In 1999, the Toyota Camry held the distinction of being America’s best-selling car. It boasted reliability, a spacious interior, and decent fuel economy, all at an affordable price. (Incidentally, it’s also the best-selling car in America today for similar reasons.) Let’s think back on that model from more than 20 years ago. Imagine you have one in your garage today, lovingly protected under a car cover. It’s waxed and shiny underneath, and miraculously, it has fewer than 15,000 miles on the odometer. If you listed it for sale, you could rightfully advertise it as “pristine” and “like new.”
You’d be lucky to get $4,000.
This hardly seems fair, considering you originally paid $20,000 for it. It’s still practically brand-new. How could it have possibly depreciated by 80%? The answer is simple—just pull up a stock image of a 1999 Toyota Camry. Perched on a winding mountain highway in perfect late afternoon sunlight with an impeccable sheen and without even the slightest ding or scratch, it’ll still look old to you. Frankly, it can’t hold a candle to the Camry of today, let alone one from even eight years ago.
Invest in your "why": Achieving your goals now instead of later
Innovation: Key for growth and profit
Innovation waits for no one. It’s the same in dentistry––and every other industry. If your practice relies on a business model identical to the one you implemented 20 years ago, then you’re losing money. A lucrative plan that brought in high numbers back then would yield a mere fraction of those dollars today. Even if your clientele remained roughly the same, which is unlikely, your costs will have skyrocketed. But more significant, the competition will have made a relic out of your once tried-and-true business method.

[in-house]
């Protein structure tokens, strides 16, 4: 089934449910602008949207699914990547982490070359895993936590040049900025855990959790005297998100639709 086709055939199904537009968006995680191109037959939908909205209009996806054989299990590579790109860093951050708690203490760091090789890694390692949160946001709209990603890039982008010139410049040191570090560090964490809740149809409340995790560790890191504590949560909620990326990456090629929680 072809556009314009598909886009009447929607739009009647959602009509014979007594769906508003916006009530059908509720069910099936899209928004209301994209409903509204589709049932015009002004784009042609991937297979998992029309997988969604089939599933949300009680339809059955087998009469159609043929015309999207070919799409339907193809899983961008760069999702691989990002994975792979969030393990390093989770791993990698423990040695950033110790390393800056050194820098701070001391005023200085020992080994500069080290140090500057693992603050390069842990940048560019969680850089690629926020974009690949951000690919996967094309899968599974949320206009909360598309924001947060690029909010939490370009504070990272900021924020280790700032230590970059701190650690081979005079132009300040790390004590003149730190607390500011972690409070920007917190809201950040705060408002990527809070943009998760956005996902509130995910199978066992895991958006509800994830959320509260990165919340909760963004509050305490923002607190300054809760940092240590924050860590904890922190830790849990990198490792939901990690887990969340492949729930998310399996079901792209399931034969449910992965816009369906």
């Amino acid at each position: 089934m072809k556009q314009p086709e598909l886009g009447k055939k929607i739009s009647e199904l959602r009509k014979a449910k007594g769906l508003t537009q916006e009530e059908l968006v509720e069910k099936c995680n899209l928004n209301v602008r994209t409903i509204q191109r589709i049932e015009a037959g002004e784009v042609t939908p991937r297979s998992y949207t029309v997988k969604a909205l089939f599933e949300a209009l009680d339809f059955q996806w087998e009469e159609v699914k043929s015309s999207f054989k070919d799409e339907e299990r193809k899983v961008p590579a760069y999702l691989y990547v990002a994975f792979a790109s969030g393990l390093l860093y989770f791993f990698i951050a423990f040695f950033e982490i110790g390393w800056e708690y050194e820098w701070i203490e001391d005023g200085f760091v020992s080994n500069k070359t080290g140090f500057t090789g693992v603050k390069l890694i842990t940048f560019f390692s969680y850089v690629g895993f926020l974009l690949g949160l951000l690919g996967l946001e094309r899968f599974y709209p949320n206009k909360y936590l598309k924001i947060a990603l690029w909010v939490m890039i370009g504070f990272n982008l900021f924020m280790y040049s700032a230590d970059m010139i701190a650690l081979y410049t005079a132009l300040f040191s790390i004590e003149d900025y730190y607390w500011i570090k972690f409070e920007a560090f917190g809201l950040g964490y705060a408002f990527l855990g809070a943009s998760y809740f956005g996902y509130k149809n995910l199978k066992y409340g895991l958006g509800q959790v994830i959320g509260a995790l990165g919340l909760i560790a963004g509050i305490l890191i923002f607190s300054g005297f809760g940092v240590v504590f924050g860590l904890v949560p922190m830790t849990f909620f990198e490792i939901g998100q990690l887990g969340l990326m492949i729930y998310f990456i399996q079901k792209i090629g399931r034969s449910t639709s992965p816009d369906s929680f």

Some business owners, in an effort to play catch-up, yield to the temptation to increase profits through mere cost-cutting, which becomes a sort of affliction. Marketing budgets shrink alongside support staff. Owners pick up the slack doing tasks that would best be done by other team members. They skip making investments in new technology in favor of maintaining old equipment. Any savings automatically get routed toward retirement accounts that earn 6% to 7% interest. Or worse, they get funneled into lump sums to pay off a mortgage set at a lowly rate of 4%. Such a strategy, while well-meaning, will inevitably strangle both your business and any chance you might have at securing lasting wealth.
Don’t be mistaken. Invest in your retirement and pay down your mortgage, but not at the expense of neglecting the needs of your business. As a financial advisor who has guided countless dentists to spectacular profitability, I encourage all of my clients to see their business as the main pathway to financial freedom. When dollars are a finite resource, allocate them to where they can do the greatest good. Anything else will steer your practice straight down the road to obsolescence.
Getting to your goal
As a dental professional, you’ve undoubtedly heard the saying, “Diagnosis without examination is malpractice.” The same holds true for financial advisors. I can’t tell you where to focus your resources without first understanding your objectives. Your goal is your goal. The first step is to figure out the direction you’d like to take your business. The next step is to reverse engineer a course of action toward that aim.